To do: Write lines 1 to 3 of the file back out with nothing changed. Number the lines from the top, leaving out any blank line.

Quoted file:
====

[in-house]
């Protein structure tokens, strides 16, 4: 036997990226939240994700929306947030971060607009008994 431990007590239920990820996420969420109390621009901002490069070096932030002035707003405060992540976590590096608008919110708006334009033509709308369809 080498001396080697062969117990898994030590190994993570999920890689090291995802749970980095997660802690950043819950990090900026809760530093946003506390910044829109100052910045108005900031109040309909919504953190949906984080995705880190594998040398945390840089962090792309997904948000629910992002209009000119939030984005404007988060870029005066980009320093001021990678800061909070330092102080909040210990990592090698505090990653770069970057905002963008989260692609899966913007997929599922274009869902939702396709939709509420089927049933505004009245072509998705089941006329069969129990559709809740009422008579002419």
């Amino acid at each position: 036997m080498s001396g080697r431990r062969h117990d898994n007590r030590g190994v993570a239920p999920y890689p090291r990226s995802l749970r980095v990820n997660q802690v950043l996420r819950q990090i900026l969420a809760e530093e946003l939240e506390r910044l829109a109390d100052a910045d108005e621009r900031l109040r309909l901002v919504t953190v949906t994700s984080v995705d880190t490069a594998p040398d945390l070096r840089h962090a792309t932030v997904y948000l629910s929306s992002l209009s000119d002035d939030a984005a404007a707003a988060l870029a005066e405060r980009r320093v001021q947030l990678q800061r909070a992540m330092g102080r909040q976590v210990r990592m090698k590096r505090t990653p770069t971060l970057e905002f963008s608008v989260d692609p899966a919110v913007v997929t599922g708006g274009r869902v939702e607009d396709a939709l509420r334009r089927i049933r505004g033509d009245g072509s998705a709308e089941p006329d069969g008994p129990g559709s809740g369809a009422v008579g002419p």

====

[in-house]
């Protein structure tokens, strides 16, 4: 036997990226939240994700929306947030971060607009008994 431990007590239920990820996420969420109390621009901002490069070096932030002035707003405060992540976590590096608008919110708006334009033509709308369809 080498001396080697062969117990898994030590190994993570999920890689090291995802749970980095997660802690950043819950990090900026809760530093946003506390910044829109100052910045108005900031109040309909919504953190949906984080995705880190594998040398945390840089962090792309997904948000629910992002209009000119939030984005404007988060870029005066980009320093001021990678800061909070330092102080909040210990990592090698505090990653770069970057905002963008989260692609899966913007997929599922274009869902939702396709939709509420089927049933505004009245072509998705089941006329069969129990559709809740009422008579002419």
């Amino acid at each position: 036997m080498s001396g080697r431990r062969h117990d898994n007590r030590g190994v993570a239920p999920y890689p090291r990226s995802l749970r980095v990820n997660q802690v950043l996420r819950q990090i900026l969420a809760e530093e946003l939240e506390r910044l829109a109390d100052a910045d108005e621009r900031l109040r309909l901002v919504t953190v949906t994700s984080v995705d880190t490069a594998p040398d945390l070096r840089h962090a792309t932030v997904y948000l629910s929306s992002l209009s000119d002035d939030a984005a404007a707003a988060l870029a005066e405060r980009r320093v001021q947030l990678q800061r909070a992540m330092g102080r909040q976590v210990r990592m090698k590096r505090t990653p770069t971060l970057e905002f963008s608008v989260d692609p899966a919110v913007v997929t599922g708006g274009r869902v939702e607009d396709a939709l509420r334009r089927i049933r505004g033509d009245g072509s998705a709308e089941p006329d069969g008994p129990g559709s809740g369809a009422v008579g002419p």